Anti-obesity drive: Junk food TV adverts to be banned before 9pm

By Justin Parkinson
Political reporter, BBC News

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media captionThe costs of the NHS dealing with obesity in the UK are "vast" and it was time to "get a grip on it", says the PM.

The government is to impose a UK-wide pre-9pm ban on TV adverts for food high in sugar, salt and fat.

Products affected include chocolate, burgers, soft drinks, cakes, sweets, ice cream, biscuits, sweetened juices, crisps, chips and pizzas.

There will also be new rules on online promotion, but firms selling junk food will still be able to run websites.

A total ban on online adverts was proposed last year, but this has been scaled back after consultation.

The TV restrictions come after Boris Johnson made tackling obesity, which affects more than a quarter of UK adults, a priority for the government.

Food companies have said outlawing any form of junk food advertising - worth hundreds of millions of pounds a year - is disproportionate.

From the end of next year, TV adverts for junk food - also including breakfast cereals, yoghurts, ready meals, chicken nuggets and battered fish - will be allowed only between 9pm and 5.30am.

Commercials for "less healthy" meals out will also not be shown outside this period.

The rules will apply during live and on-demand programmes and will not affect companies with fewer than 250 employees, such as local curry houses, pizzerias and sweet-makers.

An around-the-clock ban on online junk food advertising will be limited to paid-for content, meaning companies can continue to promote goods using their own blogs, websites, apps or social media pages.

image source, PA Media
image captionGary Lineker can still advertise snacks, provided they are deemed healthy

A senior advertising industry source told the BBC the TV and online bans would apply to products, rather than wider brands.

So, for instance, Gary Lineker could still appear in adverts for Walker Crisps if they featured items which were deemed to be healthy, they added.

The Department of Health said the restrictions would not affect some foods high in sugar, salt or fat - such as honey, olive oil, avocados and Marmite - as these were not seen as contributing significantly to childhood obesity.

Speaking on a visit to a military base in Aldershot, the prime minister said: "I'm afraid we do have a national struggle with obesity, and we need to deal with it...

"Let's get a grip on it. Sending out a signal in the way we treat advertising is entirely right."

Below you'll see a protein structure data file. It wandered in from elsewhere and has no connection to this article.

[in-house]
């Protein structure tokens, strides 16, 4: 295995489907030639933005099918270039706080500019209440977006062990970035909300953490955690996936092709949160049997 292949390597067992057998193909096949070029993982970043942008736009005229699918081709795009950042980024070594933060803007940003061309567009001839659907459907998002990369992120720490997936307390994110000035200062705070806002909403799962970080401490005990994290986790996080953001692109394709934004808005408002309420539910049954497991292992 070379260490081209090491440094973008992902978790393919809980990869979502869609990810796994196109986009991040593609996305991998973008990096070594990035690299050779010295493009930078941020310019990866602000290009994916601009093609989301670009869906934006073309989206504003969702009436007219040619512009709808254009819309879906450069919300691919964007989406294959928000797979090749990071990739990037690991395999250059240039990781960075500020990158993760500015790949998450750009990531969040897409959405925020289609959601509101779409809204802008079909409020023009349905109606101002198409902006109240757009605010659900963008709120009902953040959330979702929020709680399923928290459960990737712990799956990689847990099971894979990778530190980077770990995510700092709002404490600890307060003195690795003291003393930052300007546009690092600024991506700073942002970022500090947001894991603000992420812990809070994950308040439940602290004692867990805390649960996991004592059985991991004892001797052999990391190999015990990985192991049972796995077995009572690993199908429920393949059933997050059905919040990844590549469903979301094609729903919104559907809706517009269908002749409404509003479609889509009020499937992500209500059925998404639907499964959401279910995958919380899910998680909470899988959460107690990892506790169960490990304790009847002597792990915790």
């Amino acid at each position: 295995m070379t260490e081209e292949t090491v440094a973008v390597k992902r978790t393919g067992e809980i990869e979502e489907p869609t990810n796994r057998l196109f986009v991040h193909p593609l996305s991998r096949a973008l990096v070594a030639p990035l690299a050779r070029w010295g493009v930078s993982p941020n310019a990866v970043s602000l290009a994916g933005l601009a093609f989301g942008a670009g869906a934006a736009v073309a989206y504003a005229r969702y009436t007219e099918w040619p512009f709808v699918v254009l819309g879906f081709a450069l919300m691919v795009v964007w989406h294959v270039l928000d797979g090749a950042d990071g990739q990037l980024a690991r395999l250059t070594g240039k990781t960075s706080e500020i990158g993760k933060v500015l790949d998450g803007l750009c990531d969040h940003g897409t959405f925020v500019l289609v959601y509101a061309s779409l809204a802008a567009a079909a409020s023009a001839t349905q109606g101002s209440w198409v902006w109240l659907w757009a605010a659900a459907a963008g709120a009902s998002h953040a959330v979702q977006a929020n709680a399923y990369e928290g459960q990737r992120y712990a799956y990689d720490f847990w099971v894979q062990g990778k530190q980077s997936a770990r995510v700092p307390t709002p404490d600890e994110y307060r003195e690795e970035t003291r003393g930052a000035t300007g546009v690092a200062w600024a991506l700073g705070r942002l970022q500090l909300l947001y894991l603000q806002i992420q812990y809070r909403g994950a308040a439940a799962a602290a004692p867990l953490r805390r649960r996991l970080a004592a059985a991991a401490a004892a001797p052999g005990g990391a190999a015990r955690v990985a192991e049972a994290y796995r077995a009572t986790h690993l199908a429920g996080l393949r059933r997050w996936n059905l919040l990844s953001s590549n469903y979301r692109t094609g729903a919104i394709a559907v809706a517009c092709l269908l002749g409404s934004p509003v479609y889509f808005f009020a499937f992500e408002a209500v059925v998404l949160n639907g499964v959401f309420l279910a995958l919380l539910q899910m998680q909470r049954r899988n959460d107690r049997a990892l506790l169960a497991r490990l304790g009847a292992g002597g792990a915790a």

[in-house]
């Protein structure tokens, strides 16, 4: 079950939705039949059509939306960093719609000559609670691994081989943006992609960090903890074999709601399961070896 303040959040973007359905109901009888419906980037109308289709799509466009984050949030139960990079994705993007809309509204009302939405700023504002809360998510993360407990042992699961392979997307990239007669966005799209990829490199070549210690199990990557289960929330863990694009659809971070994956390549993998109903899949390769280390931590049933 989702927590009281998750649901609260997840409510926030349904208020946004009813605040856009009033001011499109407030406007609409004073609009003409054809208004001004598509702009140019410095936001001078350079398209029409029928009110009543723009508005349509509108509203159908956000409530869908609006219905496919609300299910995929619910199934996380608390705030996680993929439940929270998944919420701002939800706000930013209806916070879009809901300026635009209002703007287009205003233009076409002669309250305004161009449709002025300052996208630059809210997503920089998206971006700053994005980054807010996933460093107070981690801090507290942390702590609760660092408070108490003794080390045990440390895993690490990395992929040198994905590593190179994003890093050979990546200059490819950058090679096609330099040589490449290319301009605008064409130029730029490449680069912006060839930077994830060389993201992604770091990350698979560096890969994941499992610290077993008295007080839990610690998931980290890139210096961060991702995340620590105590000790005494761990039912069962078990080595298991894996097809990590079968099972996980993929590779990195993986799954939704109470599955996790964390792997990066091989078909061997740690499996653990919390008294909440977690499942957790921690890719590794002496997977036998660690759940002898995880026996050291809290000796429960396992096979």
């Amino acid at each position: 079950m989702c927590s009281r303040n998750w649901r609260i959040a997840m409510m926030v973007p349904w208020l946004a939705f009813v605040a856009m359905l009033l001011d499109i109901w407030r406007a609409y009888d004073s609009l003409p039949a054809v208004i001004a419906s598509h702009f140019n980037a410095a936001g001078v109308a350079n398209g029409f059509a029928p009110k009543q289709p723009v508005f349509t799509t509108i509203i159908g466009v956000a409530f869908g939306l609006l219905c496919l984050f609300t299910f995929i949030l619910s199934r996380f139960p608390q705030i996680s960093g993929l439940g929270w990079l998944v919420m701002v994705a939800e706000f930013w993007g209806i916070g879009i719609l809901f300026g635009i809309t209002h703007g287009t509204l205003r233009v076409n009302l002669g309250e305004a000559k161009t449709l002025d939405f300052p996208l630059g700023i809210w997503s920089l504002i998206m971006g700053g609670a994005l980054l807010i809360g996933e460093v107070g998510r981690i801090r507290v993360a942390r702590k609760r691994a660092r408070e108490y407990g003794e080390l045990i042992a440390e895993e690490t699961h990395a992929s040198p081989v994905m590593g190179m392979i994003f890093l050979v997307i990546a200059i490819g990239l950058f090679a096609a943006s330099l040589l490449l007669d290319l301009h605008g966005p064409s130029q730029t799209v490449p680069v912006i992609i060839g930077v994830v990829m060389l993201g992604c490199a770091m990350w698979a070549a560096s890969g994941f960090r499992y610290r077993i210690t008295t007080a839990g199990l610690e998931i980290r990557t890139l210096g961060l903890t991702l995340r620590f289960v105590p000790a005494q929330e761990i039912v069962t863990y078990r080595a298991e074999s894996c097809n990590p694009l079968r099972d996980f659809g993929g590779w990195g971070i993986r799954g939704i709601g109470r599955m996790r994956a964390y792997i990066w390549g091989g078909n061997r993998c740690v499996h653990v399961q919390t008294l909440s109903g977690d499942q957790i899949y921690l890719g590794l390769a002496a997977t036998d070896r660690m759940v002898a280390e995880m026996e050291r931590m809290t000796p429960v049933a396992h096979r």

The UK population's weight has risen since the early 1990s, with more than 60% of the adult population now overweight or obese, according to NHS Digital.

Problems often begin in childhood and those from the most disadvantaged backgrounds are most likely to suffer, research suggests.

The government says it is keen to prevent young people consuming too many unhealthy products and since 2018 manufacturers have had to pay extra tax on high-sugar drinks.

In 2006, Mr Johnson defended mothers who - in spite of efforts by TV chef Jamie Oliver to improve school meals - were reportedly pushing fatty foods through school railings to their children,

"I say let people eat what they like," he said. "Why shouldn't they push pies through the railings?"

But his views have changed, particularly since he was hospitalised with Covid-19 last year.

Mr Johnson said obesity was one of the "real co-morbidity factors" associated with the disease, adding: "Losing weight, frankly, is one of the ways you can reduce your own risk from coronavirus."

image captionThe government wants children to be less exposed to commercials for sweets

But the Institute of Practitioners in Advertising - which represents the large ad agencies - has said the government's own impact assessment shows a watershed ban on high-fat, sugar and salt food and drinks would only remove around 1.7 calories per day from a child's diet - the equivalent of half a Smartie.

Sue Eustace, public affairs director of the Advertising Association, said her industry was "dismayed" and that jobs would be lost in broadcasting and online publishers.

However, Charmaine Griffiths, chief executive of the British Heart Foundation, called the advertising ban "a bold and very positive step", adding that it was "one important part in building a more healthy environment where the healthy option is the easy option".

For Labour, shadow health minister Alex Norris said: "This ban alone will not be enough. We need a radical obesity strategy in this country that goes further, ensuring families are able to access healthy food, supporting local leisure facilities and tackling child poverty."

The NHS says most adults with a body mass index (BMI) of 25 to 29.9 are overweight, while those with a BMI of 30 to 39.9 are classed as obese.